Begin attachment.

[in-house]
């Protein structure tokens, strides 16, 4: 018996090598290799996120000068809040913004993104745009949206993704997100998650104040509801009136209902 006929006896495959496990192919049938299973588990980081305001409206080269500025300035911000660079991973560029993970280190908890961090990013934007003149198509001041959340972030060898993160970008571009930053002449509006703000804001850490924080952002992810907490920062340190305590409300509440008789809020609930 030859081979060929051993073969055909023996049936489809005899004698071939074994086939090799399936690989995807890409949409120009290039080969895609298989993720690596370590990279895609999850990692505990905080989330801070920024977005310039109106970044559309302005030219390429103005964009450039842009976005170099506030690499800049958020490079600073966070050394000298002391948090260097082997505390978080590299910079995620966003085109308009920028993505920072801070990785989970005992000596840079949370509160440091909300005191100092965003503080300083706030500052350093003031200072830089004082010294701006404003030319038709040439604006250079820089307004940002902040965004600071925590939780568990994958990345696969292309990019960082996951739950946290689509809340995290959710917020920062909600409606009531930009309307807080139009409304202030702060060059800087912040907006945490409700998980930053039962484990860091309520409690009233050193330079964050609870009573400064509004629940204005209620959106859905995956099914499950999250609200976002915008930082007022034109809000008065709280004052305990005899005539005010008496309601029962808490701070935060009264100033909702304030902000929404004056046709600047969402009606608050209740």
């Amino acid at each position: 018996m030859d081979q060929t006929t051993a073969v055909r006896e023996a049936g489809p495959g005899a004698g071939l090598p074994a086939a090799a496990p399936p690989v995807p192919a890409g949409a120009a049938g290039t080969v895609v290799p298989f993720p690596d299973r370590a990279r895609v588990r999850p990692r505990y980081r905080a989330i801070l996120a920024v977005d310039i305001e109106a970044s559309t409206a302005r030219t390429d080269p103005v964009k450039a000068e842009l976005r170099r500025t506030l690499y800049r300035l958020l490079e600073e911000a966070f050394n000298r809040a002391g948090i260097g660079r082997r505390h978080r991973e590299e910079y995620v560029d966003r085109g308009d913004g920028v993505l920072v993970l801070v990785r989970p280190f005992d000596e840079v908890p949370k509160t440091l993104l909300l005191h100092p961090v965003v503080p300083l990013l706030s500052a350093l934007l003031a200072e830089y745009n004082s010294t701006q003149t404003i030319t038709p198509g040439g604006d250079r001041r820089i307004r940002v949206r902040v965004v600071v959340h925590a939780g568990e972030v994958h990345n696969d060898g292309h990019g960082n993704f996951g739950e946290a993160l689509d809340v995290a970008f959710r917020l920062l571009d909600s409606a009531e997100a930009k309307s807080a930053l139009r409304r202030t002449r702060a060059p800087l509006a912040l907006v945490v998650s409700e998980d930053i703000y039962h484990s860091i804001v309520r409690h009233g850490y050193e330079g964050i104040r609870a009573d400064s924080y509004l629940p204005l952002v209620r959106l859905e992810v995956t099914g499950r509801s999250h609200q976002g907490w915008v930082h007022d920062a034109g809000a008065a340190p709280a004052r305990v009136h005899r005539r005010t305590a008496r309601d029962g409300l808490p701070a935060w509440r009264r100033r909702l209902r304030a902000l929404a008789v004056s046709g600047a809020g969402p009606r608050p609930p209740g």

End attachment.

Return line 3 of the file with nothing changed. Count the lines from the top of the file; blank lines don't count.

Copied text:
């Amino acid at each position: 018996m030859d081979q060929t006929t051993a073969v055909r006896e023996a049936g489809p495959g005899a004698g071939l090598p074994a086939a090799a496990p399936p690989v995807p192919a890409g949409a120009a049938g290039t080969v895609v290799p298989f993720p690596d299973r370590a990279r895609v588990r999850p990692r505990y980081r905080a989330i801070l996120a920024v977005d310039i305001e109106a970044s559309t409206a302005r030219t390429d080269p103005v964009k450039a000068e842009l976005r170099r500025t506030l690499y800049r300035l958020l490079e600073e911000a966070f050394n000298r809040a002391g948090i260097g660079r082997r505390h978080r991973e590299e910079y995620v560029d966003r085109g308009d913004g920028v993505l920072v993970l801070v990785r989970p280190f005992d000596e840079v908890p949370k509160t440091l993104l909300l005191h100092p961090v965003v503080p300083l990013l706030s500052a350093l934007l003031a200072e830089y745009n004082s010294t701006q003149t404003i030319t038709p198509g040439g604006d250079r001041r820089i307004r940002v949206r902040v965004v600071v959340h925590a939780g568990e972030v994958h990345n696969d060898g292309h990019g960082n993704f996951g739950e946290a993160l689509d809340v995290a970008f959710r917020l920062l571009d909600s409606a009531e997100a930009k309307s807080a930053l139009r409304r202030t002449r702060a060059p800087l509006a912040l907006v945490v998650s409700e998980d930053i703000y039962h484990s860091i804001v309520r409690h009233g850490y050193e330079g964050i104040r609870a009573d400064s924080y509004l629940p204005l952002v209620r959106l859905e992810v995956t099914g499950r509801s999250h609200q976002g907490w915008v930082h007022d920062a034109g809000a008065a340190p709280a004052r305990v009136h005899r005539r005010t305590a008496r309601d029962g409300l808490p701070a935060w509440r009264r100033r909702l209902r304030a902000l929404a008789v004056s046709g600047a809020g969402p009606r608050p609930p209740g």